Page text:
One of the first things attorney Dawn Florio told PnB Rock when she began representing the rapper was to be careful about what he posted on social media and when.
Avoid sharing a specific location until you’ve left, and never post your current location, Florio recalls telling him.
“You cannot tell people where you’re going to be,” she said.
On Monday, Rock was having lunch at Roscoe’s House of Chicken & Waffles in South Los Angeles.
He was killed during a botched robbery after being targeted for his jewelry, police said. A suspect brandished a firearm inside the restaurant and demanded items from Rock, who was shot after a brief struggle with the assailant.
Chief Michel Moore said Tuesday that the Los Angeles Police Department is investigating whether the killing stemmed from an Instagram post by the rapper’s girlfriend that geotagged Roscoe’s, at Main Street and Manchester Avenue. It was shared minutes before the shooting.
Police said they are searching for the gunman and attempting to determine a motive, so it may take time to know what role the post played in the slaying of the 30-year-old rapper, whose real name was Rakim Allen. But the shooting has reignited discussion of the dangers of the real-time use of social media by celebrities who post about their locations and luxury possessions.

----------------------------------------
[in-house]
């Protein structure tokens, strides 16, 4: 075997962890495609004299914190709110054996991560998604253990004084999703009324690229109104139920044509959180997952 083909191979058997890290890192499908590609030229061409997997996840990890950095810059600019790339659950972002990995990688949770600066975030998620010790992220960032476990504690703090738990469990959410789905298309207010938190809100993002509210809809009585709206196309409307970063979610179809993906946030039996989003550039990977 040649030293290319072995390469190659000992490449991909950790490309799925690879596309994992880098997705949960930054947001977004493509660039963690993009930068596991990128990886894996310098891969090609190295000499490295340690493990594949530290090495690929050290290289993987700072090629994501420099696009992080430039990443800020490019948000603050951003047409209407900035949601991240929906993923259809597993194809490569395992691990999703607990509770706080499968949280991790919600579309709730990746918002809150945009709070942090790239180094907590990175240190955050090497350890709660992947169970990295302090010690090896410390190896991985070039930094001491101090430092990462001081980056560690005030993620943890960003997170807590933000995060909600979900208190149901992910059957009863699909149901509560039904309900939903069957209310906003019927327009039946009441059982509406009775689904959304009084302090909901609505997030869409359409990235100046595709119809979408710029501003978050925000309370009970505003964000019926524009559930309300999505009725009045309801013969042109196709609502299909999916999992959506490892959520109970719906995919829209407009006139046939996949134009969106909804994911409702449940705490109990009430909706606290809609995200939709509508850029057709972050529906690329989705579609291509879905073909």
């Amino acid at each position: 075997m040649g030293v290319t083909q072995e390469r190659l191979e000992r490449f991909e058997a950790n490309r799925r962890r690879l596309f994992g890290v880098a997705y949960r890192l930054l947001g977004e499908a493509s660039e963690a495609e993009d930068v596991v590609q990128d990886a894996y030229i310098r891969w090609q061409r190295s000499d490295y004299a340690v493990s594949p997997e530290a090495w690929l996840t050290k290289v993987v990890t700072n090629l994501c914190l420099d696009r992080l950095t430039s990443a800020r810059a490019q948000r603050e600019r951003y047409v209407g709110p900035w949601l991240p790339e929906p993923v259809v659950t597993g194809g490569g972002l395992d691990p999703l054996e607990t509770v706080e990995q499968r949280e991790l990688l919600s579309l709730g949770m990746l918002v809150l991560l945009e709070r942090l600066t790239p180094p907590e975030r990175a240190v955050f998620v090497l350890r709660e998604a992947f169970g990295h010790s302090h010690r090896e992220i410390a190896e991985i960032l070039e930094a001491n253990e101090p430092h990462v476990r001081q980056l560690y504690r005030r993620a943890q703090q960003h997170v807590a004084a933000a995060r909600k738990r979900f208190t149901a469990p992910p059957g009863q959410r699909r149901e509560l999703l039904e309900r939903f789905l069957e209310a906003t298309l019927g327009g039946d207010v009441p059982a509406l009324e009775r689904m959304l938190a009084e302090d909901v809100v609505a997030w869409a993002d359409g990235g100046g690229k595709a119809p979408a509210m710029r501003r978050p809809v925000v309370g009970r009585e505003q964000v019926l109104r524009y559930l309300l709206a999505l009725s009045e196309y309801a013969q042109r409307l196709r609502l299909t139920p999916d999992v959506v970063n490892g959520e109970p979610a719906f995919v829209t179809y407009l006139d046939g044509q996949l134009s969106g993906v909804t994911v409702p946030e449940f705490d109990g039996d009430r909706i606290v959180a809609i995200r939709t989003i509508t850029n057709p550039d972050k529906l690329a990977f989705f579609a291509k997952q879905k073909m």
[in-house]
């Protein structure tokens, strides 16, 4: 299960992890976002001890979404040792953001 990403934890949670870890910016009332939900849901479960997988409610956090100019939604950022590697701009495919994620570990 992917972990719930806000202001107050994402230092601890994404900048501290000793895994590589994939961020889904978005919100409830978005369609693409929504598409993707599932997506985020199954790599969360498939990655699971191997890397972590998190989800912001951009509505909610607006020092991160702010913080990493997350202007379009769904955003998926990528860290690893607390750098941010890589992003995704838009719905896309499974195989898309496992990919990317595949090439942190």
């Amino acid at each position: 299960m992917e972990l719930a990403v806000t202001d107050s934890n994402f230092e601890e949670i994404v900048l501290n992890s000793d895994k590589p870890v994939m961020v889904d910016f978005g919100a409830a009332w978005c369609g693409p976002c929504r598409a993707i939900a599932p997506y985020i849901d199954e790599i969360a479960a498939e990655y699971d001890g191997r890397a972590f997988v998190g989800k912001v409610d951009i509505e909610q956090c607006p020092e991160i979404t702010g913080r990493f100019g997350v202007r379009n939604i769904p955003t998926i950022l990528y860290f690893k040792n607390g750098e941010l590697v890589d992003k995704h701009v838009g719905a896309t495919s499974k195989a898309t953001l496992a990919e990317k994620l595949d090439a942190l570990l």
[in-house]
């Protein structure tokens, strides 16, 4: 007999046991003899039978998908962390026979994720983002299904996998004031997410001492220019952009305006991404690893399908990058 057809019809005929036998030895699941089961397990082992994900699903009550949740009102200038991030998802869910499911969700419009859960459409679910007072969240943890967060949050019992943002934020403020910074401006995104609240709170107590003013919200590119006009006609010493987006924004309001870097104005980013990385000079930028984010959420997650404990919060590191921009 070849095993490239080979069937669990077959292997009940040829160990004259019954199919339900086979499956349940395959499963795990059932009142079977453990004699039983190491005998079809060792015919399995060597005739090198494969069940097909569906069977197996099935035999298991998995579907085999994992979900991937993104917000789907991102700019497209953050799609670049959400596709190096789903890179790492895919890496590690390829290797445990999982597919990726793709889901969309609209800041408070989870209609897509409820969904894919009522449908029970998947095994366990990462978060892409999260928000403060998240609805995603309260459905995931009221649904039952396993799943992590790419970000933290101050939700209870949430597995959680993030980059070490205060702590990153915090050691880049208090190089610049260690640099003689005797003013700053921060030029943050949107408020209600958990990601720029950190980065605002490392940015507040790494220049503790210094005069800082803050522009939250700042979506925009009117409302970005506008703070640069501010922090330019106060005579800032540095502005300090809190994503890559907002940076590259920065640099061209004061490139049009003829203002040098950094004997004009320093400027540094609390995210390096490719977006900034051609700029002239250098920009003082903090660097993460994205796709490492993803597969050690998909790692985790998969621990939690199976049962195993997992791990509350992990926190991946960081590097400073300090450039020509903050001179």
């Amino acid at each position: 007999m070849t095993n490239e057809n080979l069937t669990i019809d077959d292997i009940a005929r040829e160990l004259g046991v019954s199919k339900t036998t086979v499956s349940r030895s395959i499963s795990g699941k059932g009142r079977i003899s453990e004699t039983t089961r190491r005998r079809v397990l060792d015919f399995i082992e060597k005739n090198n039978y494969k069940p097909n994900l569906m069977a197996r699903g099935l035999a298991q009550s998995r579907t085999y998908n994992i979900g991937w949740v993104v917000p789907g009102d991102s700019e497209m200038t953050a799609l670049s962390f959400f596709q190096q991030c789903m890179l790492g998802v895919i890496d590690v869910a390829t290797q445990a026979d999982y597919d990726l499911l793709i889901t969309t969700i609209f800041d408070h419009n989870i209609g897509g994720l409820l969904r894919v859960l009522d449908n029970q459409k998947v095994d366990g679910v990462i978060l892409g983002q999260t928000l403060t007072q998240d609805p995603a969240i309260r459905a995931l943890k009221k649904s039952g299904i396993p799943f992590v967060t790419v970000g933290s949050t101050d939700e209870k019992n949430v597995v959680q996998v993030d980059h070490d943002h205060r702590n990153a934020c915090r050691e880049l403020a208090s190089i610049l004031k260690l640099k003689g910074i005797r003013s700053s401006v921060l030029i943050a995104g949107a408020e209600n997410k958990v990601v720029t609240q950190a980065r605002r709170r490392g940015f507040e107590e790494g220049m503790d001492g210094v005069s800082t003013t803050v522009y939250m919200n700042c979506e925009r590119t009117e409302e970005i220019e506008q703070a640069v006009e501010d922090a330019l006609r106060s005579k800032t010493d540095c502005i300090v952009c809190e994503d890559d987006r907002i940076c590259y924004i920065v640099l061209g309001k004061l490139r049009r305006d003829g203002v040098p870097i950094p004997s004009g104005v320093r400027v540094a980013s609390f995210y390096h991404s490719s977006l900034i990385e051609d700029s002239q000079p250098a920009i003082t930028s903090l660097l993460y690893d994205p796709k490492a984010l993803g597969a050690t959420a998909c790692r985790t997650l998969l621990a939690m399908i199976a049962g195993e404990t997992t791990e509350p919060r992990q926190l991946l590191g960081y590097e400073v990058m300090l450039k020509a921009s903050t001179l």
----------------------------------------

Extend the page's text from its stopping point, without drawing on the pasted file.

This has been an issue for more than a decade, dating back to a group of young L.A. thieves known as the Bling Ring, who targeted the homes of celebrities after seeing their jewelry and other valuables in social media posts.
More recently, rapper Pop Smoke was gunned down in 2020 at a Hollywood Hills rental during a botched robbery. The young Brooklyn rapper, whose real name was Bashar Jackson, had posted a photo of a black gift bag from luxury clothing brand Amiri that exposed the address of the rental where he was staying. Police said a 15-year-old saw the post and hatched a plan with three others to rob the rapper of his gold chain and diamond-studded watch, which led to the killing.
Police say such crimes linked to social media are rare. But Moore said he’s concerned about the proliferation of guns on the streets being used by robbers targeting victims for high-end jewelry.